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Coalition nodding dogs oblivious to unintended consequences

Posted on 13 October 2010 | 6:10am

As Nick Clegg and Vince Cable were standing on their heads once more yesterday, and quietly forgetting their ‘I pledge’ posters on student finance, I was back in my classroom with a group of teenagers who have completed their formal schooling without being overly bothered about the impact of higher tuition fees.

The tragedy is that at least some of them are easily bright enough to have made it to university but for whatever reason – family and social background, circle of friends, school, other circumstances – it never happened.

I have been trying to show them not only that politics is important to their lives but that it can also be interesting, and encouraging them to come up with their own ideas on policy and ‘change the world’ campaigns. Yesterday we had friends and former Labour campaign colleagues of mine from Saatchi and Saatchi, who took some of the ideas of the students and turned them into instant posters.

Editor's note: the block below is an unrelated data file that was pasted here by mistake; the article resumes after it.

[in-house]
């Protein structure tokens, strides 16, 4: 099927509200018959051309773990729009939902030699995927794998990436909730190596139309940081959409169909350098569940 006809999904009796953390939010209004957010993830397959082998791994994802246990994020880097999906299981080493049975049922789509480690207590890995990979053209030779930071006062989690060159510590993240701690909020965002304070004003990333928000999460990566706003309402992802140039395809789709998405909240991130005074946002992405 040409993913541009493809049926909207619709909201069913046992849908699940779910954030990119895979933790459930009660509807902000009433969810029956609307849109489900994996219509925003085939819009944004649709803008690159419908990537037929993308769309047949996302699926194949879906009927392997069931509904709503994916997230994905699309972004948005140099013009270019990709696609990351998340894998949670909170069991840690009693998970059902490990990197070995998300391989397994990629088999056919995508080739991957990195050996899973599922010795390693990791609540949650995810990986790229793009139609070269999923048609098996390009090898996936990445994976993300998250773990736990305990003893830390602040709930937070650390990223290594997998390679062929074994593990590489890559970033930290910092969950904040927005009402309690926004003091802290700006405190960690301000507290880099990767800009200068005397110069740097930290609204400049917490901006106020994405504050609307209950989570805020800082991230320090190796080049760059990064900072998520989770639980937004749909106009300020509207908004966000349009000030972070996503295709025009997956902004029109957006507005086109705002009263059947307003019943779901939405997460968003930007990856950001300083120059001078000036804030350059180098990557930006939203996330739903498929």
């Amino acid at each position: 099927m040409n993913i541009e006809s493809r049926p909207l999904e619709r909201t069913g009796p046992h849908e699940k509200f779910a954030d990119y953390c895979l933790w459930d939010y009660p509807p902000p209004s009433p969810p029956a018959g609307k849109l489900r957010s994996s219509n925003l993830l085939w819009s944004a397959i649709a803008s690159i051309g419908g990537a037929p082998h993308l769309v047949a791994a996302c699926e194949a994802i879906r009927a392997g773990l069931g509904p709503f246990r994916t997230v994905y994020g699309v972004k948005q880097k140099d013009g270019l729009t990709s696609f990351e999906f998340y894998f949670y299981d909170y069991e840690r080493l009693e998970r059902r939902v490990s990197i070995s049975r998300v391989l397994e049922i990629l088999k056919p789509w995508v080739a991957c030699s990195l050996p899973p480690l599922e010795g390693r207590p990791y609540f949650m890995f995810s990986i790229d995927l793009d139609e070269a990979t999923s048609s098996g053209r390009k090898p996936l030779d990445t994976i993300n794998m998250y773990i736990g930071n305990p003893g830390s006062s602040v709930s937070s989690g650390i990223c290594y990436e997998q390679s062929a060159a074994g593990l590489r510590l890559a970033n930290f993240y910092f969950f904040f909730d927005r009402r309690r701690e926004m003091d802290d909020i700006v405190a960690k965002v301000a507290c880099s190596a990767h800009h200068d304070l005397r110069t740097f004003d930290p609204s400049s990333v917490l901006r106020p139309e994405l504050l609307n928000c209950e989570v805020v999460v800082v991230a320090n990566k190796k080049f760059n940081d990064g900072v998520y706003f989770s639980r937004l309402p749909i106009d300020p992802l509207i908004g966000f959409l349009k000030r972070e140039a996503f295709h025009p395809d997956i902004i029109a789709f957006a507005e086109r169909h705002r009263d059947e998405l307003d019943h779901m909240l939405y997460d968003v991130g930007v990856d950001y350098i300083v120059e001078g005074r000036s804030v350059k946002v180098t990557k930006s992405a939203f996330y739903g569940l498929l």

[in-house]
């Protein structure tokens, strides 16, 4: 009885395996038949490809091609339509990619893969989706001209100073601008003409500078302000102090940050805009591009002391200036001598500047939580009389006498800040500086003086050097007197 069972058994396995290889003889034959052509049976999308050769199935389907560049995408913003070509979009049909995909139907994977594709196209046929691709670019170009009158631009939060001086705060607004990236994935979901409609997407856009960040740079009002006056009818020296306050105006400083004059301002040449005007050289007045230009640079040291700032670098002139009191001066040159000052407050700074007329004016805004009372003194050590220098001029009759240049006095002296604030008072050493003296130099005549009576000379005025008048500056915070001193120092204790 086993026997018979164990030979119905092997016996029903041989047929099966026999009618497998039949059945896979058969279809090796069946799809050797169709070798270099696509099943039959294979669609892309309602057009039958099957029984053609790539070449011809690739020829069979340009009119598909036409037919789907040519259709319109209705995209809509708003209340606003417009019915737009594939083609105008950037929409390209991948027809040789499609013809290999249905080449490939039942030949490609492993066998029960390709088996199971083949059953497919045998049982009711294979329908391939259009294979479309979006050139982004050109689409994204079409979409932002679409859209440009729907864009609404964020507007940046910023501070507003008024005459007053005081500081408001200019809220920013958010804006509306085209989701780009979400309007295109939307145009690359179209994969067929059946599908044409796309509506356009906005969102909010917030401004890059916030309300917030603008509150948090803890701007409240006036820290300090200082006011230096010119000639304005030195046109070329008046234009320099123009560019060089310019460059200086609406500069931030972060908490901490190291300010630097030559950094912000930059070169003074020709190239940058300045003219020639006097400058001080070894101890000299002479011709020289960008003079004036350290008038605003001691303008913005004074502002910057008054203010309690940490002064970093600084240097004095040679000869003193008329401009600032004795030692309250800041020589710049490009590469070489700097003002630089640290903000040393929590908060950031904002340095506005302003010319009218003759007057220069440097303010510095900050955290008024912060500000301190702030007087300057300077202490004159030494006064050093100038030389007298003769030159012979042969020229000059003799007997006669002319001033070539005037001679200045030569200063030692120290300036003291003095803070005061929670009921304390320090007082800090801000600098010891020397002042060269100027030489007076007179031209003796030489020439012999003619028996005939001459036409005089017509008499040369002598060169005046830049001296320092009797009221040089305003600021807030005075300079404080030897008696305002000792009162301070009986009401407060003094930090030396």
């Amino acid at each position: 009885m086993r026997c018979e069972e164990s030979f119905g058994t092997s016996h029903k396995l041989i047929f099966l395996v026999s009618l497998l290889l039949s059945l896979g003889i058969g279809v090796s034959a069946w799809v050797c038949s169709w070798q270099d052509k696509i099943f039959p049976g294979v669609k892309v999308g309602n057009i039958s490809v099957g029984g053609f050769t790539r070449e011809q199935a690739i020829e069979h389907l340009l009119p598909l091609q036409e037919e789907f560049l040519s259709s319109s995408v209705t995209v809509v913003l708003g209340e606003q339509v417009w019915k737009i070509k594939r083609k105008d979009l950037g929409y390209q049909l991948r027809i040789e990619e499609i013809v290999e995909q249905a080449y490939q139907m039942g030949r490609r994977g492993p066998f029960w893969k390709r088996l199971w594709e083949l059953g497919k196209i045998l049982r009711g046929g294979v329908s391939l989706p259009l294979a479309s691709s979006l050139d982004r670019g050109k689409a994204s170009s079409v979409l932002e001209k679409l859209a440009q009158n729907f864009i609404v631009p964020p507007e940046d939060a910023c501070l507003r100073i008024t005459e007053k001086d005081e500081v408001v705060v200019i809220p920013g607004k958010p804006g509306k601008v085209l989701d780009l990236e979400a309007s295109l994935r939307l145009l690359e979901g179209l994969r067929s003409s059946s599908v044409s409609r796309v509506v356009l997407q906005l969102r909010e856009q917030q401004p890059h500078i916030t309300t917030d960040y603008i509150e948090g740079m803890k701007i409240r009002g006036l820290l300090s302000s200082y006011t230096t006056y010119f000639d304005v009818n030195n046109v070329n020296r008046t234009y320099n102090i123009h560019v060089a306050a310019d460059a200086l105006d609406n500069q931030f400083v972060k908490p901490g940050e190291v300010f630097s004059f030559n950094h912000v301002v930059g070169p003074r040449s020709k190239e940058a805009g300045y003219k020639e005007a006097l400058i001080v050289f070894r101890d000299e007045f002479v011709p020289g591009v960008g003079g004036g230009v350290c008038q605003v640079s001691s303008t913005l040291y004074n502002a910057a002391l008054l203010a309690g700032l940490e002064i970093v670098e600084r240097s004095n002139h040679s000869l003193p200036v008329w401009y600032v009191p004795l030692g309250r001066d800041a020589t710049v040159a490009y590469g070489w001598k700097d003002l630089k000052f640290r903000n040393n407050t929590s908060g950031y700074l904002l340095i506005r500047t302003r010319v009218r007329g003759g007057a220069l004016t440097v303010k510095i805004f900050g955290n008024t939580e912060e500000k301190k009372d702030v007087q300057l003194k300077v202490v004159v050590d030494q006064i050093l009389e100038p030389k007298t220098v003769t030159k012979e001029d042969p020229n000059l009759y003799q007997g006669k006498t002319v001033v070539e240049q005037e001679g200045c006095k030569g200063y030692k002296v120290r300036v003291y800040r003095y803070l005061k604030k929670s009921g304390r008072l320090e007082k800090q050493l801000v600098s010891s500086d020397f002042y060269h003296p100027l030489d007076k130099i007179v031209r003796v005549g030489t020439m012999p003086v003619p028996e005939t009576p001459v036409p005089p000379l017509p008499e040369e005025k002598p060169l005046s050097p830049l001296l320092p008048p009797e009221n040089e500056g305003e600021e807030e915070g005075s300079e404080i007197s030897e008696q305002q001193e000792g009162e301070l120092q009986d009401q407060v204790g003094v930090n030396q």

It is the benefits debate that seems to get them going. One girl, Danielle, came up  with a pretty good slogan – make benefit cuts fair … it acknowledges there are going to have to be tough decisions but wants the principle of fairness at the heart of any change. Saatchis came up with a few ideas, some of them really clever, but the one Danielle went for was a simple message, not a picture in sight … ‘When is a benefit not a benefit? When it is a neccessity.’ She and others in the class were able to take from that pretty much all of the main arguments that are going to rage as the cuts bite.